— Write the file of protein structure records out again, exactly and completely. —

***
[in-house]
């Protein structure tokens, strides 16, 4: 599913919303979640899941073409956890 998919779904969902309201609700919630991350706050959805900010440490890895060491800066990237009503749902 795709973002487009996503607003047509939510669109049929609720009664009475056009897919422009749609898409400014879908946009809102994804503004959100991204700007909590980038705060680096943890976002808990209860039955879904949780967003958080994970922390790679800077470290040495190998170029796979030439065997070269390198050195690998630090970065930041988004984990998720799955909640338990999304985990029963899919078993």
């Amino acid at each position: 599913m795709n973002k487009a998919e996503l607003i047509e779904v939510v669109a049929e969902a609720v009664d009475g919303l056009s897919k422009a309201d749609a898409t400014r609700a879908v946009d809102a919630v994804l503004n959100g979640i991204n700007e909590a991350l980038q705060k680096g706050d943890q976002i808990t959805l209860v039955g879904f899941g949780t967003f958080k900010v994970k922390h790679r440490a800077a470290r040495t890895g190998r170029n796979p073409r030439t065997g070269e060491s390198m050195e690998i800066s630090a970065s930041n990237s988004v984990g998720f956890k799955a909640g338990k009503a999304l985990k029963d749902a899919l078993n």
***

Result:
[in-house]
């Protein structure tokens, strides 16, 4: 599913919303979640899941073409956890 998919779904969902309201609700919630991350706050959805900010440490890895060491800066990237009503749902 795709973002487009996503607003047509939510669109049929609720009664009475056009897919422009749609898409400014879908946009809102994804503004959100991204700007909590980038705060680096943890976002808990209860039955879904949780967003958080994970922390790679800077470290040495190998170029796979030439065997070269390198050195690998630090970065930041988004984990998720799955909640338990999304985990029963899919078993």
């Amino acid at each position: 599913m795709n973002k487009a998919e996503l607003i047509e779904v939510v669109a049929e969902a609720v009664d009475g919303l056009s897919k422009a309201d749609a898409t400014r609700a879908v946009d809102a919630v994804l503004n959100g979640i991204n700007e909590a991350l980038q705060k680096g706050d943890q976002i808990t959805l209860v039955g879904f899941g949780t967003f958080k900010v994970k922390h790679r440490a800077a470290r040495t890895g190998r170029n796979p073409r030439t065997g070269e060491s390198m050195e690998i800066s630090a970065s930041n990237s988004v984990g998720f956890k799955a909640g338990k009503a999304l985990k029963d749902a899919l078993n």